I feel compelled to point out that this story of pro-life conversion by a reporter in the face of the Gosnell horror is coming to us as anonymous hearsay from someone else. Mullane’s reporting on the trial has been solid – he’s the one who shamed the rest of the media into briefly establishing a presence in the courtroom by posting a picture of the empty press gallery. I’m not questioning his integrity, but as a matter of principle, we must acknowledge anyone can claim he was quietly told something by an anonymous source.
Also, Mullane hasn’t told us exactly what the unnamed “very liberal, very pro-choice” reporter thinks about abortion now. Was he okay with late-term infanticide before, but now finds it a spinal-cord snip too far, while keeping the rest of his pro-abortion credentials in order? Or did he swing all the way to pro-life? In either case, this wondrous conversion would count for a lot more if the reporter in question identified himself and wrote about it.
“You can’t sit in that courtroom and learn about what abortion does to the unborn child and to the woman in many cases… you can’t sit there day after day, and week after week, and listen to that testimony and not be changed, and not have a change of heart, or at least reconsider your position,” Mullane said in that Huckabee interview. I’d sure like to believe that’s broadly true, but I know for a fact it’s not universally true.
Our abortion-extremist President, for example, heard all sorts of testimony about grisly late-term procedures, and remained comfortable with letting born-alive infants die. He doesn’t seem terribly worked up about the Gosnell horror, for that matter – no “if I had a son, he’d look like one of the babies Kermit Gosnell carved up and kept as a trophy” remarks from the Great Moral Colossus Of Our Age. Even as this trial lurched through its grisly final chapters, President Obama was off telling Planned Parenthood that they’re doing God’s work.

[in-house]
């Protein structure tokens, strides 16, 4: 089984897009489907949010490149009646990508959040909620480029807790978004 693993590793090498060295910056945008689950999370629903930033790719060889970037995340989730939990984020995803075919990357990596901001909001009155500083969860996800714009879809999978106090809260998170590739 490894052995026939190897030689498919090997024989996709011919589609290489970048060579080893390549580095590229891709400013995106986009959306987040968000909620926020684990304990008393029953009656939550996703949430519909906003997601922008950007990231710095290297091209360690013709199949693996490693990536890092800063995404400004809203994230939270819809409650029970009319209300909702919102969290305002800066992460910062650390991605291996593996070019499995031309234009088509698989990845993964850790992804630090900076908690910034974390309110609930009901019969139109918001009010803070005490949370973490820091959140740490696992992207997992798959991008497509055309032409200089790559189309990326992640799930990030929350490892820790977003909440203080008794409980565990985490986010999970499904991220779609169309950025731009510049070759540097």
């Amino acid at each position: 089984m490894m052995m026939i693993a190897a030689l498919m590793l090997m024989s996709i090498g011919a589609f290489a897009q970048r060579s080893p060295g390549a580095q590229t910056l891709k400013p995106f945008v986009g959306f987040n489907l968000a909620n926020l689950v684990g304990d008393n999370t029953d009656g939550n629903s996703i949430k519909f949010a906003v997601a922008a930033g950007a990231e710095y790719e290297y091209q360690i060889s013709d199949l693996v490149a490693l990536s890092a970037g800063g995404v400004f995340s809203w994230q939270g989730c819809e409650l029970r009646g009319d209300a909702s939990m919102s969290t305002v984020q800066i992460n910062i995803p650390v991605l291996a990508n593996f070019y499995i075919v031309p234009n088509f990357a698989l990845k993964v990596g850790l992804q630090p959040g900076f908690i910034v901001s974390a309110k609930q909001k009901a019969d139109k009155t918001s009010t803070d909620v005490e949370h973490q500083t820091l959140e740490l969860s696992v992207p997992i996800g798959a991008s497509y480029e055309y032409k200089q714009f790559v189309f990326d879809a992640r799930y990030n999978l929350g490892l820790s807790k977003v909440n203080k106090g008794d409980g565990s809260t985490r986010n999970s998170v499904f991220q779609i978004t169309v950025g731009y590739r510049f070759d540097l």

As Mullane noted to Huckabee, Governor Tom Ridge of Pennsylvania doesn’t appear to be having a crisis of conscience over the Gosnell trial, either, and his polices helped keep that house of horrors running for years on end without supervision.
I suspect the most common response you’d get from a “very liberal, very pro-choice” observer who sat through the entire Gosnell trial would be something like, “Yes, this is awful, but it’s an isolated incident. We can fix all this with a few policy adjustments, without damaging the great pro-choice cause.” I’m more interested in seeing how the trial, along with material like Live Action’s undercover videos of late-term abortion inhumanity, plays with average people who consider themselves mildly pro-choice. (Carrying a dead baby in your womb for three days is “like putting meat in a Crock-Pot,” according to celebrated abortionist LeRoy Carhart, caught on tape as he discussed the procedure with a pregnant woman he thought was a prospective patient.)
I think those average people have absolutely no idea what really goes on behind abortion clinic doors, especially in matters like late-term and sex-selection abortions. They think these clinics are responsibly run by serious people who carefully discuss a momentous decision with pregnant women, under the watchful eye of government regulators, in keeping with the old “safe, legal, and rare” standard of abortion. That’s not always the case; based on Live Action’s work, it’s arguably not often the case.
If the Gosnell horror drives this point home – especially with independent voters and moderate Democrats, whose identification as “pro-choice” has been slipping steadily over the past few years – it might be enough to rally popular support behind action to rein in the most ghoulish excesses of the abortion industry.